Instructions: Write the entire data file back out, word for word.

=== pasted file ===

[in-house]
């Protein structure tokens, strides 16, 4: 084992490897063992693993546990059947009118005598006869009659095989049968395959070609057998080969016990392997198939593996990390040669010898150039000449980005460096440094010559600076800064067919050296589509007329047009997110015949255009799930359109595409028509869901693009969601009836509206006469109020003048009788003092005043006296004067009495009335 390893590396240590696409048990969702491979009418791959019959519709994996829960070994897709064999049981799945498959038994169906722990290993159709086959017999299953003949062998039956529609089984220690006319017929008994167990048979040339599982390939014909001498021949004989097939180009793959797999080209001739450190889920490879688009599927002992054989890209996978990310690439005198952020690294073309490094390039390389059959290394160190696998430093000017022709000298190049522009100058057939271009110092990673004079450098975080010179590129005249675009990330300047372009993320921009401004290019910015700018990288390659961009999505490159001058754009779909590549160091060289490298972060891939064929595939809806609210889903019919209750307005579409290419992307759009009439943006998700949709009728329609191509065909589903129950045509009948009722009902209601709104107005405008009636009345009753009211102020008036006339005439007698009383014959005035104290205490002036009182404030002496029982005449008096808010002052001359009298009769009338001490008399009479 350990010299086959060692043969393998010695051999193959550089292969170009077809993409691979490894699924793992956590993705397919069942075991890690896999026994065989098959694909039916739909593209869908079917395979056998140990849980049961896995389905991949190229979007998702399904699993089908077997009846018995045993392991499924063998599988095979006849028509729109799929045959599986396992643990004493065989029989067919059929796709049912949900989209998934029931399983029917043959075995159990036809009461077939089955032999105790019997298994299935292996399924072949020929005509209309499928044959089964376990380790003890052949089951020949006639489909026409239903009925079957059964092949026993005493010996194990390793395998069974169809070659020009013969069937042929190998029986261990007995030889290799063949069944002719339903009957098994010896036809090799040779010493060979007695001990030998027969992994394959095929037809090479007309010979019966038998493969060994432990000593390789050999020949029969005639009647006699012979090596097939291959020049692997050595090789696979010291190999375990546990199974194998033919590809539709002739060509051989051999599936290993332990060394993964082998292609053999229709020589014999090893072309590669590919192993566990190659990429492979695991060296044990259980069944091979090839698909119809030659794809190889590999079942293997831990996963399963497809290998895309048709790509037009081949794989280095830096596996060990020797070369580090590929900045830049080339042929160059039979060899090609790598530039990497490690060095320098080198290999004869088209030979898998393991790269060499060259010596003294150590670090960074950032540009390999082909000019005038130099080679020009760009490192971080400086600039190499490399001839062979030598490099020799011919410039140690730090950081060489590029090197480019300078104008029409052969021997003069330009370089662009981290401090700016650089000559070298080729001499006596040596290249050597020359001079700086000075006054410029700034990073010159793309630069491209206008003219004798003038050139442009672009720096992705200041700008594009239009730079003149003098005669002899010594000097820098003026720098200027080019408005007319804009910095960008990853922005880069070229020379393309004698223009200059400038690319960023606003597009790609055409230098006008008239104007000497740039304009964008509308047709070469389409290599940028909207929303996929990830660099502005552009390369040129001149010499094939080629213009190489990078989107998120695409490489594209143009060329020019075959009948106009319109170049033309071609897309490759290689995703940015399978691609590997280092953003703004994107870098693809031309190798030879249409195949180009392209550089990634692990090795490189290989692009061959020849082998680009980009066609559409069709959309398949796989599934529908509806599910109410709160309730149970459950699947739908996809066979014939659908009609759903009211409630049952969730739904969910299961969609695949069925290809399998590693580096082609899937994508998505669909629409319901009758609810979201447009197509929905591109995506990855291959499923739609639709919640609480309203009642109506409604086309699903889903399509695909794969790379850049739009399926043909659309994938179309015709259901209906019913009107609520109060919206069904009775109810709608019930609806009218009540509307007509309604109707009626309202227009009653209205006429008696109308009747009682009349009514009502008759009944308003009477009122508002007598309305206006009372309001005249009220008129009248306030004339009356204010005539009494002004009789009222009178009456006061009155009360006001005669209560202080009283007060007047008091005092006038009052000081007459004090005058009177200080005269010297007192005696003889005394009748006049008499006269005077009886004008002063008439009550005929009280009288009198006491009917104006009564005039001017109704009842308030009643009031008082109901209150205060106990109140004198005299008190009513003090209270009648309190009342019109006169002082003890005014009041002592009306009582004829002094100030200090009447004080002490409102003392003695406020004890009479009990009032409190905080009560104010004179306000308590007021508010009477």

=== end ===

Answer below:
[in-house]
């Protein structure tokens, strides 16, 4: 084992490897063992693993546990059947009118005598006869009659095989049968395959070609057998080969016990392997198939593996990390040669010898150039000449980005460096440094010559600076800064067919050296589509007329047009997110015949255009799930359109595409028509869901693009969601009836509206006469109020003048009788003092005043006296004067009495009335 390893590396240590696409048990969702491979009418791959019959519709994996829960070994897709064999049981799945498959038994169906722990290993159709086959017999299953003949062998039956529609089984220690006319017929008994167990048979040339599982390939014909001498021949004989097939180009793959797999080209001739450190889920490879688009599927002992054989890209996978990310690439005198952020690294073309490094390039390389059959290394160190696998430093000017022709000298190049522009100058057939271009110092990673004079450098975080010179590129005249675009990330300047372009993320921009401004290019910015700018990288390659961009999505490159001058754009779909590549160091060289490298972060891939064929595939809806609210889903019919209750307005579409290419992307759009009439943006998700949709009728329609191509065909589903129950045509009948009722009902209601709104107005405008009636009345009753009211102020008036006339005439007698009383014959005035104290205490002036009182404030002496029982005449008096808010002052001359009298009769009338001490008399009479 350990010299086959060692043969393998010695051999193959550089292969170009077809993409691979490894699924793992956590993705397919069942075991890690896999026994065989098959694909039916739909593209869908079917395979056998140990849980049961896995389905991949190229979007998702399904699993089908077997009846018995045993392991499924063998599988095979006849028509729109799929045959599986396992643990004493065989029989067919059929796709049912949900989209998934029931399983029917043959075995159990036809009461077939089955032999105790019997298994299935292996399924072949020929005509209309499928044959089964376990380790003890052949089951020949006639489909026409239903009925079957059964092949026993005493010996194990390793395998069974169809070659020009013969069937042929190998029986261990007995030889290799063949069944002719339903009957098994010896036809090799040779010493060979007695001990030998027969992994394959095929037809090479007309010979019966038998493969060994432990000593390789050999020949029969005639009647006699012979090596097939291959020049692997050595090789696979010291190999375990546990199974194998033919590809539709002739060509051989051999599936290993332990060394993964082998292609053999229709020589014999090893072309590669590919192993566990190659990429492979695991060296044990259980069944091979090839698909119809030659794809190889590999079942293997831990996963399963497809290998895309048709790509037009081949794989280095830096596996060990020797070369580090590929900045830049080339042929160059039979060899090609790598530039990497490690060095320098080198290999004869088209030979898998393991790269060499060259010596003294150590670090960074950032540009390999082909000019005038130099080679020009760009490192971080400086600039190499490399001839062979030598490099020799011919410039140690730090950081060489590029090197480019300078104008029409052969021997003069330009370089662009981290401090700016650089000559070298080729001499006596040596290249050597020359001079700086000075006054410029700034990073010159793309630069491209206008003219004798003038050139442009672009720096992705200041700008594009239009730079003149003098005669002899010594000097820098003026720098200027080019408005007319804009910095960008990853922005880069070229020379393309004698223009200059400038690319960023606003597009790609055409230098006008008239104007000497740039304009964008509308047709070469389409290599940028909207929303996929990830660099502005552009390369040129001149010499094939080629213009190489990078989107998120695409490489594209143009060329020019075959009948106009319109170049033309071609897309490759290689995703940015399978691609590997280092953003703004994107870098693809031309190798030879249409195949180009392209550089990634692990090795490189290989692009061959020849082998680009980009066609559409069709959309398949796989599934529908509806599910109410709160309730149970459950699947739908996809066979014939659908009609759903009211409630049952969730739904969910299961969609695949069925290809399998590693580096082609899937994508998505669909629409319901009758609810979201447009197509929905591109995506990855291959499923739609639709919640609480309203009642109506409604086309699903889903399509695909794969790379850049739009399926043909659309994938179309015709259901209906019913009107609520109060919206069904009775109810709608019930609806009218009540509307007509309604109707009626309202227009009653209205006429008696109308009747009682009349009514009502008759009944308003009477009122508002007598309305206006009372309001005249009220008129009248306030004339009356204010005539009494002004009789009222009178009456006061009155009360006001005669209560202080009283007060007047008091005092006038009052000081007459004090005058009177200080005269010297007192005696003889005394009748006049008499006269005077009886004008002063008439009550005929009280009288009198006491009917104006009564005039001017109704009842308030009643009031008082109901209150205060106990109140004198005299008190009513003090209270009648309190009342019109006169002082003890005014009041002592009306009582004829002094100030200090009447004080002490409102003392003695406020004890009479009990009032409190905080009560104010004179306000308590007021508010009477």